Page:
There is a lake near/in Cordova, the name I don’t recall, that has a seaplane dock on the western edge.  My father and I landed there to stretch our legs and take a close look at the weather.  The forecast was calling for a storm that was already underway in the Gulf to make its way a bit north, so we (my father really, he’s forgotten more about Alaskan bush flying than I’ll ever learn) decided to stay the night and take a look at things the next day.  While dad was doing his thing and talking with a local pilot by the last name of Purvis, who ran a single-plane air service off that dock, he also got to chatting with another local pilot.  This fella was in his mid-thirties maybe, older than me by a bit at any rate, and he was about to head out to check a landing strip.  Bush flying in mainland Alaska is way different than in Southeast; they use balloon tires rather than floats to reach the remote locations.  I’d grown up on floats, and my father knew I’d never done any of that kind of flying.  He talked this dude into letting me hop in the backseat of his Piper Super Cub and go for a ride.  Something like 1 in 12 of Alaskan citizens are pilots, with a great many of them cut from the same cloth as the gentleman I found myself strapped in behind (we’ll call him Captain Ahab because I don’t remember his name and it will make sense in a minute).  Ahab and I taxied down the road (yes, the same road any car in town would use – welcome to Alaska) and took off in about 3 feet, as a light Super Cub doesn’t need much more room than a helicopter, and headed off… somewhere.  We buzzed our way out over the town and headed over the islands to a single one in particular that Ahab had been wanting to take a look at.  Again, I’d never done any of this kind of bush flying, so when he started circling I realized he was preparing to land and started looking for where I thought he’d touch down.  I honestly could not see a single stretch of ground I’d have been comfortable gliding into as a last resort had my engine quit.  Have you ever seen a trucker take a sharp turn, back into a loading dock or merge their way into a tight spot on the highway and marvel at how the vehicle seems to be an extension of their own body?  Ahab was one with his plane; chopping the power after clearing the last few treetops, he deftly kept the right wing up over one small spruce as he touched the left wheel down, followed by the right.  He paced the distance of our short landing area, made sure the ground was firm and level enough for take-off should the plane be heavier if he returned later and took a deer and, mission complete, we loaded back up for our return flight home.  We started up, taxied back to the tree line, dropped all the flaps, and blasted out of there.  He could tell by the smile on my face that I was having an awesome time, so we took a circuitous route home to do some beach combing; he said his wife collected the glass floats that Japanese fishermen used in their nets.  Flying low, we skimmed over the beaches in a roundabout route back towards Cordova.  With eyes peeled, I suddenly realized that Ahab had eaten something the night before that didn’t agree with him.  He realized the same thing about me, but rounding a point of the beach we were air-combing we saw that neither of us was stuck in a plane with someone suffering gastronomical distress – it was Moby Dick.  Not really - it was a humpback whale, not a sperm whale.  Washed ashore, deader than disco, and reeking to high heaven was a great big sea mammal working on its tan.  Ahab (see, makes sense – sort of), having already outgrown the boyish desire to poke dead animals with a stick, circled once but didn’t land.  We continued on a bit, touched down on the beach (again, landing on completely undeveloped land seemed amazing to me), checked a knot of debris for glass floats but came up empty, then headed back to Cordova.  I thanked Captain Ahab profusely for taking some punk kid flying with him and hurried out of the middle of the road so he could stop blocking traffic with his airplane.  Dad and I spent the night in town, having decided during my side-adventure that the forecast precluded us from continuing on that day.  The plan was we’d wake up early, head to Anchorage, and be home eating dinner in Ketchikan the next night.  Things don’t always go as planned, however, and dinner was rice and canned tuna in a Forest Service cabin on Montague.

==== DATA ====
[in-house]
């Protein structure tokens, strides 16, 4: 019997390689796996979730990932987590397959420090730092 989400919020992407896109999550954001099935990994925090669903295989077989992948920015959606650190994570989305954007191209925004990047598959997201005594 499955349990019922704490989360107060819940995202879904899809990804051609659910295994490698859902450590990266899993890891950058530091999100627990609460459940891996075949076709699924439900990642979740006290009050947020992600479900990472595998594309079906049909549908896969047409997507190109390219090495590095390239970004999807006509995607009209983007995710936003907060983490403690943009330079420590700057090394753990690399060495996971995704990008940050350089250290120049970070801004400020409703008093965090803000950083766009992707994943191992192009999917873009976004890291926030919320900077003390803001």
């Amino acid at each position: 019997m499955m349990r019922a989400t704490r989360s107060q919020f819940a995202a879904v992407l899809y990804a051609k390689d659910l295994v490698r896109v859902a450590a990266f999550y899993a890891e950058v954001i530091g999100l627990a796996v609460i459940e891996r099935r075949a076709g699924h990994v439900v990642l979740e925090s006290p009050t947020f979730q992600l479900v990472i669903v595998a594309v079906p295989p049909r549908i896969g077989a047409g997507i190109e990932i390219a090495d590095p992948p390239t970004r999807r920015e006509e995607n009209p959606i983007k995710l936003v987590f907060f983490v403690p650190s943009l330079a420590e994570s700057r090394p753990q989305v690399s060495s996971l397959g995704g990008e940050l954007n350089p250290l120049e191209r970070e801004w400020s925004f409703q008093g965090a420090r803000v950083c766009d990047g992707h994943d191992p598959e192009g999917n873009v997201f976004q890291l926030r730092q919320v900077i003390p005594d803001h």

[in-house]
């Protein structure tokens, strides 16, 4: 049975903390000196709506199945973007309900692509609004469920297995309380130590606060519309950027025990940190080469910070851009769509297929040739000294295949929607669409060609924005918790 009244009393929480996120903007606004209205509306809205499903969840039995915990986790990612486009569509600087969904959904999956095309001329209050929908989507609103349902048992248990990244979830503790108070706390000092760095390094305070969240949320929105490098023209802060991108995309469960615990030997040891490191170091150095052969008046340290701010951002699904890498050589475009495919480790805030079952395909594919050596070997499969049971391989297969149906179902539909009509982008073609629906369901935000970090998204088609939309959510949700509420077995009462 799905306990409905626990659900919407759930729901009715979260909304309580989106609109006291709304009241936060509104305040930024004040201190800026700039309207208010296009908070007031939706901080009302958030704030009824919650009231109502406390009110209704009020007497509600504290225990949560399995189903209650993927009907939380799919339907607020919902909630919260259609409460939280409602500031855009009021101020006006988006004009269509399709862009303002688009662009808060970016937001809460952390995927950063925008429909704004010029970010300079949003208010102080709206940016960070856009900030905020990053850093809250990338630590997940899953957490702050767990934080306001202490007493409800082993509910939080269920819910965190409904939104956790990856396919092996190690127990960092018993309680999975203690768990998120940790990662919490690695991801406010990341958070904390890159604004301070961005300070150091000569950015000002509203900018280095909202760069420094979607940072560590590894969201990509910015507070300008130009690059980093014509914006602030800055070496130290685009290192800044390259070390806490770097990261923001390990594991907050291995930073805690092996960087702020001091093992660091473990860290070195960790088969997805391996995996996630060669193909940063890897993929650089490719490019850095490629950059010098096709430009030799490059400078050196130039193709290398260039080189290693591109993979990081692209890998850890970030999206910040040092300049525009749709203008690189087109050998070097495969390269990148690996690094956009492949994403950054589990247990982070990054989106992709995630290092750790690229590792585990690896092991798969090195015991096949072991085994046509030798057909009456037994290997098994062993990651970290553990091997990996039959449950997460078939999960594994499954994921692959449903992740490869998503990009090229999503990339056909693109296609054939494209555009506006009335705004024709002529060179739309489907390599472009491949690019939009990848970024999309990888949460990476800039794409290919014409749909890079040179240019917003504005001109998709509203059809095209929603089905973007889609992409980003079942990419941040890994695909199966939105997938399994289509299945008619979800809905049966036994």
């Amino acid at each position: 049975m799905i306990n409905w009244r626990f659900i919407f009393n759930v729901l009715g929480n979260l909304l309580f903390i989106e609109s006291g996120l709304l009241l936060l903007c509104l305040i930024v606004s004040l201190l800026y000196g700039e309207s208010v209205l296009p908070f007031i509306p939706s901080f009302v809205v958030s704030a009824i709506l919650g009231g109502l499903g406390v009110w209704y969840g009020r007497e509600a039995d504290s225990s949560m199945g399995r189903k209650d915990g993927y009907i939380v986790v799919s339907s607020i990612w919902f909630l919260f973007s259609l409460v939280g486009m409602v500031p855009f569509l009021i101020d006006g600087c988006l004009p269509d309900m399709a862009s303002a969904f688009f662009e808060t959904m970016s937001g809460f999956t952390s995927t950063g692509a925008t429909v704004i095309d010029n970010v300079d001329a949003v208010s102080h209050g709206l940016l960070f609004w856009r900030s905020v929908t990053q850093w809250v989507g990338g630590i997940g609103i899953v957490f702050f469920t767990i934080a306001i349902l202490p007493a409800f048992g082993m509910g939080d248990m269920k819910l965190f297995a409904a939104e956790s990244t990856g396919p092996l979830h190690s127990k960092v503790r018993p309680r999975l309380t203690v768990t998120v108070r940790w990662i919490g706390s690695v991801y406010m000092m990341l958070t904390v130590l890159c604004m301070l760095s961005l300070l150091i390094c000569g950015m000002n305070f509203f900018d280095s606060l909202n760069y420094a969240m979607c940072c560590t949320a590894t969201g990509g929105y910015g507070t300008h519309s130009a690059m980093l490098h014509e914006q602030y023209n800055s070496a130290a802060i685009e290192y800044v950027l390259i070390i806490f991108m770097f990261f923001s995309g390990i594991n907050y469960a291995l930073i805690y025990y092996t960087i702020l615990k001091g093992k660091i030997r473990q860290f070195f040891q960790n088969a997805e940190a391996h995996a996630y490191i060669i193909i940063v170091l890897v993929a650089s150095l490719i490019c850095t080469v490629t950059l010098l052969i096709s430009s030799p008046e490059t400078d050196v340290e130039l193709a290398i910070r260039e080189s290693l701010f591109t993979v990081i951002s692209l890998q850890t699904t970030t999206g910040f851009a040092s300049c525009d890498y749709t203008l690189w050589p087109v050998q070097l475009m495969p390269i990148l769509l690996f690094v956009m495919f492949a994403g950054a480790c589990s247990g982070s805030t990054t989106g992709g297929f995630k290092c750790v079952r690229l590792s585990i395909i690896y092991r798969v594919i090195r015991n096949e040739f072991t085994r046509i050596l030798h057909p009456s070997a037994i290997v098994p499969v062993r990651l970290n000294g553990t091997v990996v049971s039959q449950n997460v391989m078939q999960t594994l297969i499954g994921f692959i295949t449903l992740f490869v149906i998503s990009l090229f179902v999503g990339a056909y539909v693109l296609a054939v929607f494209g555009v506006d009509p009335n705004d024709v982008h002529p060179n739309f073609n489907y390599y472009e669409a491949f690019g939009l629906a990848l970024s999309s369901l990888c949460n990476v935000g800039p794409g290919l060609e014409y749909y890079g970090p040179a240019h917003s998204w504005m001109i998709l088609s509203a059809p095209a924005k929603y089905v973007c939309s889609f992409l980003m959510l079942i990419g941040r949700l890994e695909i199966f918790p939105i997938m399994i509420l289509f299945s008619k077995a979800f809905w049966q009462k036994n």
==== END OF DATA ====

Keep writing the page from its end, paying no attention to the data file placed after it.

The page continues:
Check back next week for the rest of the story and how a Forest Service cabin saves a misadventure from becoming a complete disaster.